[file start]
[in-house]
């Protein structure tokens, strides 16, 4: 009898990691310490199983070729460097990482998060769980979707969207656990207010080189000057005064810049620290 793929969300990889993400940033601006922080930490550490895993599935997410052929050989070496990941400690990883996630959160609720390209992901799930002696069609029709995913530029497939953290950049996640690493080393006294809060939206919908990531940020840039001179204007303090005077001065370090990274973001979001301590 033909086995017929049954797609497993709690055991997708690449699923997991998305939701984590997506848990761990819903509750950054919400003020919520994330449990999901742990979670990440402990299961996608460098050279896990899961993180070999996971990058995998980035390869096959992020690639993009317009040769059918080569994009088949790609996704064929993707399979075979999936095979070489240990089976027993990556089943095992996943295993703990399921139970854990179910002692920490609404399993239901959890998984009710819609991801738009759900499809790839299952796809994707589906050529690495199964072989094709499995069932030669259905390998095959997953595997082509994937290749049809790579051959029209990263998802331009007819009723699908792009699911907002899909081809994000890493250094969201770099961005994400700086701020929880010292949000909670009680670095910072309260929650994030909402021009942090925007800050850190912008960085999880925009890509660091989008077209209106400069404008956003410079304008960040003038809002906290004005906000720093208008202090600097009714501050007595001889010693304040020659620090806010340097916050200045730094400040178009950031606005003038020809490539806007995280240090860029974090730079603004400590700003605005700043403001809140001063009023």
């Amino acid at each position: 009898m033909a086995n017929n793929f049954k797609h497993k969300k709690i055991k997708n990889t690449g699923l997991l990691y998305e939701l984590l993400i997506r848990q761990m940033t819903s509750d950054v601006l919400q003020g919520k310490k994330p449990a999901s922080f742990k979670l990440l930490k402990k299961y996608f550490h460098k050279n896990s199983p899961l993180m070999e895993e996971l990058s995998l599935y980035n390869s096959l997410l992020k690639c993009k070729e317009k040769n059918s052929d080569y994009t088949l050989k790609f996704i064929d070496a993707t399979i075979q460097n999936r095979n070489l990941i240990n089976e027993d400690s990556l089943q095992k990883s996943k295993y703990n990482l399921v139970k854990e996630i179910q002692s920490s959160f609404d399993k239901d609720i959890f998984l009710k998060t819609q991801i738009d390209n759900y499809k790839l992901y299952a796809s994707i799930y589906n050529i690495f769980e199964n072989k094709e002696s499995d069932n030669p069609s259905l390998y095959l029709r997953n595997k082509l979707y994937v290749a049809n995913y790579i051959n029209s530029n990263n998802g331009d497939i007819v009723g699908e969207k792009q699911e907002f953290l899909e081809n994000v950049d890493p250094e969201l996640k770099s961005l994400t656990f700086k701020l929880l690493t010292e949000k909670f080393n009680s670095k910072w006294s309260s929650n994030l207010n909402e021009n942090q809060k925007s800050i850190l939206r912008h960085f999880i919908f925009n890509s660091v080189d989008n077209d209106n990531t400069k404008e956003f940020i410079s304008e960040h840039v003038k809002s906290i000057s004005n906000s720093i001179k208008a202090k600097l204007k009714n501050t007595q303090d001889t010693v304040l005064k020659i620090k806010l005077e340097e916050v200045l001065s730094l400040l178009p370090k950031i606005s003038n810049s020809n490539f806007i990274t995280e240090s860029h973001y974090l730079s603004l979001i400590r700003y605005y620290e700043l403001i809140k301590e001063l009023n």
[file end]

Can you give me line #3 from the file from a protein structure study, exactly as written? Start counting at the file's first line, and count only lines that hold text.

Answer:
């Amino acid at each position: 009898m033909a086995n017929n793929f049954k797609h497993k969300k709690i055991k997708n990889t690449g699923l997991l990691y998305e939701l984590l993400i997506r848990q761990m940033t819903s509750d950054v601006l919400q003020g919520k310490k994330p449990a999901s922080f742990k979670l990440l930490k402990k299961y996608f550490h460098k050279n896990s199983p899961l993180m070999e895993e996971l990058s995998l599935y980035n390869s096959l997410l992020k690639c993009k070729e317009k040769n059918s052929d080569y994009t088949l050989k790609f996704i064929d070496a993707t399979i075979q460097n999936r095979n070489l990941i240990n089976e027993d400690s990556l089943q095992k990883s996943k295993y703990n990482l399921v139970k854990e996630i179910q002692s920490s959160f609404d399993k239901d609720i959890f998984l009710k998060t819609q991801i738009d390209n759900y499809k790839l992901y299952a796809s994707i799930y589906n050529i690495f769980e199964n072989k094709e002696s499995d069932n030669p069609s259905l390998y095959l029709r997953n595997k082509l979707y994937v290749a049809n995913y790579i051959n029209s530029n990263n998802g331009d497939i007819v009723g699908e969207k792009q699911e907002f953290l899909e081809n994000v950049d890493p250094e969201l996640k770099s961005l994400t656990f700086k701020l929880l690493t010292e949000k909670f080393n009680s670095k910072w006294s309260s929650n994030l207010n909402e021009n942090q809060k925007s800050i850190l939206r912008h960085f999880i919908f925009n890509s660091v080189d989008n077209d209106n990531t400069k404008e956003f940020i410079s304008e960040h840039v003038k809002s906290i000057s004005n906000s720093i001179k208008a202090k600097l204007k009714n501050t007595q303090d001889t010693v304040l005064k020659i620090k806010l005077e340097e916050v200045l001065s730094l400040l178009p370090k950031i606005s003038n810049s020809n490539f806007i990274t995280e240090s860029h973001y974090l730079s603004l979001i400590r700003y605005y620290e700043l403001i809140k301590e001063l009023n």